It’s a lot of fun and exciting choosing a domain name for the first time, but looking for a suitable web hosting company isn’t.
There are tons of companies to choose from. And loads of technical jargon to get your head around.
Here are a few words you’ll come across:
- Cloud hosting
The list goes on.
When you set up a website or blog, it’s a good idea to choose one of the well-known hosting companies. If you find it hard to make a decision, ask a friend or associate for a recommendation.
Whatever you do, don’t ask in a Facebook group! I’ve seen this happen so many times. You end up with a million different answers with people loving and hating the same company.
As you learn more about running a blog, if you don’t like the hosting company you signed up with, you can move your site to another provider.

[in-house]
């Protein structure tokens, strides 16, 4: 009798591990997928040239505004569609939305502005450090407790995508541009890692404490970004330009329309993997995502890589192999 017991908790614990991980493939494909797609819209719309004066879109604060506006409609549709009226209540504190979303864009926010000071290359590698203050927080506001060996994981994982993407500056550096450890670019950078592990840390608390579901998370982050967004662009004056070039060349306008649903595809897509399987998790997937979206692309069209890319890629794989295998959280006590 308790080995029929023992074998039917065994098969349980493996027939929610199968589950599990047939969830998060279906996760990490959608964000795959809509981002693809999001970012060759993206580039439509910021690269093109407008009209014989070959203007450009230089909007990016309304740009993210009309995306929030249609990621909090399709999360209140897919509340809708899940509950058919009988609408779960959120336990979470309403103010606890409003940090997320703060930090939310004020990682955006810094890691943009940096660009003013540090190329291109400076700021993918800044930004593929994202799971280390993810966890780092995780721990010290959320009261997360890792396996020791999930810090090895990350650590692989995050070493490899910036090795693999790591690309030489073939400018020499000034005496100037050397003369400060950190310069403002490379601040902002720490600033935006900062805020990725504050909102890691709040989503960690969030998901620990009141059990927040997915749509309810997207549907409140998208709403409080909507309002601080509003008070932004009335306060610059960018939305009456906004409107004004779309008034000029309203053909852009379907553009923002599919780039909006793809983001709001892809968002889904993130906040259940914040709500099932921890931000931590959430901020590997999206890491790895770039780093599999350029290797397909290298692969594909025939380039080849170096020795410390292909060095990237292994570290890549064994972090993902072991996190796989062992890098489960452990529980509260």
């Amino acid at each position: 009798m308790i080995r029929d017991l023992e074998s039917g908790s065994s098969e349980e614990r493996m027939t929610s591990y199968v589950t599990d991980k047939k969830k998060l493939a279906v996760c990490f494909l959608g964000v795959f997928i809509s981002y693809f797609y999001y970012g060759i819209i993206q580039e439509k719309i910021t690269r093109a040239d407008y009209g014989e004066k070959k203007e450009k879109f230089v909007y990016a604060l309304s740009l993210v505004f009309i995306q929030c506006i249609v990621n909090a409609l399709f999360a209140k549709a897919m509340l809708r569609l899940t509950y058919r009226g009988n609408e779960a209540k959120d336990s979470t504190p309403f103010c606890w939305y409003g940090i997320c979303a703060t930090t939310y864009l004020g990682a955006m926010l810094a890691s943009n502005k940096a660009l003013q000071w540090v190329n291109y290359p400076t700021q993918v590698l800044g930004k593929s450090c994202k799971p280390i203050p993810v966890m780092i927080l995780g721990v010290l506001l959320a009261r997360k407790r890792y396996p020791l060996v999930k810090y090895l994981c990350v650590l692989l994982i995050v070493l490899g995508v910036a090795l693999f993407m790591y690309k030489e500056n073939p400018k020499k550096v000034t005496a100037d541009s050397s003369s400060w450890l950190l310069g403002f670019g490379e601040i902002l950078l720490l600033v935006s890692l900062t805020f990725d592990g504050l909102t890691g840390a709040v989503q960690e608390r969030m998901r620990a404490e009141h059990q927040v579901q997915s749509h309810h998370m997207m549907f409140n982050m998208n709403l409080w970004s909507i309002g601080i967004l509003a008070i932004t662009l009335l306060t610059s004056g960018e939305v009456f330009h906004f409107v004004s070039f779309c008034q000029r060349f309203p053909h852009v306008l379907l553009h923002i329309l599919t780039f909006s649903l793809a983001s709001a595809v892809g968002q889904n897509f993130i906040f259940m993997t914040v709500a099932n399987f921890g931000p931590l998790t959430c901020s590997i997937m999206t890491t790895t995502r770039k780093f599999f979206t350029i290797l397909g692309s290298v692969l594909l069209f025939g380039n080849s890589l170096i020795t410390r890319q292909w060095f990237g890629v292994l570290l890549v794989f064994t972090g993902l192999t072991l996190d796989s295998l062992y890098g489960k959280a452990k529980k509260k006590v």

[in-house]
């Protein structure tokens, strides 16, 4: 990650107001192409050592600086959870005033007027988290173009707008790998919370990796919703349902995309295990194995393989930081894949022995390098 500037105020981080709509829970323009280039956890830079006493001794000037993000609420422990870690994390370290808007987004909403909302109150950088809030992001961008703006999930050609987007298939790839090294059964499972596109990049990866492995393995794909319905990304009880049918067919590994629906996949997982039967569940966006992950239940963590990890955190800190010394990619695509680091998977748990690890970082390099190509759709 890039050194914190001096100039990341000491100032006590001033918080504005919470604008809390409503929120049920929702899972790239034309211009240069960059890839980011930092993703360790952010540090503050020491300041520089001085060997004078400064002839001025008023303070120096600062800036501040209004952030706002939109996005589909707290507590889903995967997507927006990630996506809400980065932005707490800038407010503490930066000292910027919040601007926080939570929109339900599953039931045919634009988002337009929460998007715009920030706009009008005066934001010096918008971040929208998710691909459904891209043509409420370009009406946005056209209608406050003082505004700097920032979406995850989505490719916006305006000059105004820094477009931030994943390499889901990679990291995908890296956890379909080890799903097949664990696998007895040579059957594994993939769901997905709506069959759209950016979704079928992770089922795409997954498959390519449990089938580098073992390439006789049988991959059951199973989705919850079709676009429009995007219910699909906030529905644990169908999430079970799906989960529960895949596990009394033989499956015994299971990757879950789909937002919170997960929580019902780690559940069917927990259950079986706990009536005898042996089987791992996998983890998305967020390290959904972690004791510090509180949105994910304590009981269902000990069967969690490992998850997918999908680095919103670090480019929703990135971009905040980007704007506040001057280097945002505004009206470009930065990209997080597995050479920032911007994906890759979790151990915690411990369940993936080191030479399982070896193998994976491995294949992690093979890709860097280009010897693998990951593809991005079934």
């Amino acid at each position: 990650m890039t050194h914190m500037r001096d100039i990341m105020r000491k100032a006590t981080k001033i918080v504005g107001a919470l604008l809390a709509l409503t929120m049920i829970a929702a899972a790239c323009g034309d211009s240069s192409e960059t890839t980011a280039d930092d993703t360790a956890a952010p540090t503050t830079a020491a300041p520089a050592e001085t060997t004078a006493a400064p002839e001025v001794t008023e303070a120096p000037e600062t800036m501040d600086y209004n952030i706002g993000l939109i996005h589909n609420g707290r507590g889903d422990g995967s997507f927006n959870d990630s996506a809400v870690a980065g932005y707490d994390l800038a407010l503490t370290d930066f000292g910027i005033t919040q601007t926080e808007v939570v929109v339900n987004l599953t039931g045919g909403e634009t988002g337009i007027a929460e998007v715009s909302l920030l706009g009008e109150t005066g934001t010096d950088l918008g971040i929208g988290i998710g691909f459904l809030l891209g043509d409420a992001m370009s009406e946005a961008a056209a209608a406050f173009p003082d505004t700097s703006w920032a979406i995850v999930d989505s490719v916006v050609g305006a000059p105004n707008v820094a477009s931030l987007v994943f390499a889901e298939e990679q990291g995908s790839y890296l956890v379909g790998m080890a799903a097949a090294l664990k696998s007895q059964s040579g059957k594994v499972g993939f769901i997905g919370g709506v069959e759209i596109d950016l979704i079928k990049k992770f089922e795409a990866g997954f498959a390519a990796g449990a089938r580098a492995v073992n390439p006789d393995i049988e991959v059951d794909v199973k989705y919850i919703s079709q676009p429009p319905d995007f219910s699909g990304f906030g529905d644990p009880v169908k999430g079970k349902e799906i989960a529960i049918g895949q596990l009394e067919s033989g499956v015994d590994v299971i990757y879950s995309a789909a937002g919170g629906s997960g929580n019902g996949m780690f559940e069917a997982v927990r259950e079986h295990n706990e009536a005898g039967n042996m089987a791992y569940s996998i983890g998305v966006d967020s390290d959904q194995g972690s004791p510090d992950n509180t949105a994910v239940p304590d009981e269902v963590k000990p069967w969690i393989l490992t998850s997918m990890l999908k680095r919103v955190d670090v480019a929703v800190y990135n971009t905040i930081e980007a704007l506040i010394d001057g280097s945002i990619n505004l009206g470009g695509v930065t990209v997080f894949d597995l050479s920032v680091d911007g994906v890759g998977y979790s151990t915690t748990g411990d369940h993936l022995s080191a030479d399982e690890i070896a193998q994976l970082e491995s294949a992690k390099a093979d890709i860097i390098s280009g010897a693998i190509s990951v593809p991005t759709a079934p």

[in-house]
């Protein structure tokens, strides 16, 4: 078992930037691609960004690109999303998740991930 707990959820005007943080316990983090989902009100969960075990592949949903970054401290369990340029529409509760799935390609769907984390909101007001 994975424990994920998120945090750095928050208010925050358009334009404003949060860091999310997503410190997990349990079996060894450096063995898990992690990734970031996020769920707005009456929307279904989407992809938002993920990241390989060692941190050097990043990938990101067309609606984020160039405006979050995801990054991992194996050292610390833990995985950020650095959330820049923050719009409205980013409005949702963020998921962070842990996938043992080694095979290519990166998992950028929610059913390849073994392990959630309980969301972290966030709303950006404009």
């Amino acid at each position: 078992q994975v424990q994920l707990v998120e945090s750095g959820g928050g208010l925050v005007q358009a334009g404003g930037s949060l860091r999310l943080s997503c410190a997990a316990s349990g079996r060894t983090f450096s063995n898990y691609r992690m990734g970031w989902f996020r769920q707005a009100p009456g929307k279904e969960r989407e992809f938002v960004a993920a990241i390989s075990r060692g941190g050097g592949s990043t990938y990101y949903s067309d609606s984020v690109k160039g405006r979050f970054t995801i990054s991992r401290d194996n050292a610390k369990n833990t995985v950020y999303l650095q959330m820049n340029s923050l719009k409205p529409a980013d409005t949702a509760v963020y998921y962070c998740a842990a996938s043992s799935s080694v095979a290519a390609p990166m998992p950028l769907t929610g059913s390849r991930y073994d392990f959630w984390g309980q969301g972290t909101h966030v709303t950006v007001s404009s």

Many hosting companies offer a free migration service. They move your site from your old host to the new one.
Typically, changing hosts shouldn’t affect your search rankings as long as both servers provide the same experience.
Page loading time is a ranking factor, so if you move from a fast server to a slow one, your rankings might drop. Not overnight, but over a period of time. So keep checking your analytics data.
And if you move from a slow server to a fast one, your rankings might improve.
One of the most popular hosting companies is US-based Namecheap. They provide a reasonably priced shared hosting service good enough for most beginners. It’s the company we use to host this site and it’s the one we use to buy all our domains.
Here’s a mind-blowing statement for you: WordPress powers 43% of all websites, including some of the largest brands in the world*.
That’s because it’s easy to use, practical and backed by a huge community of creators developing ways to make it better.
Yes, there is a learning curve at the start but once you grasp the basics and get to know how it works, it’s a walk in the park.
When you’re a beginner, you’ll need help understanding how WordPress works. So check out the Learn WordPress page for sites and resources you can use.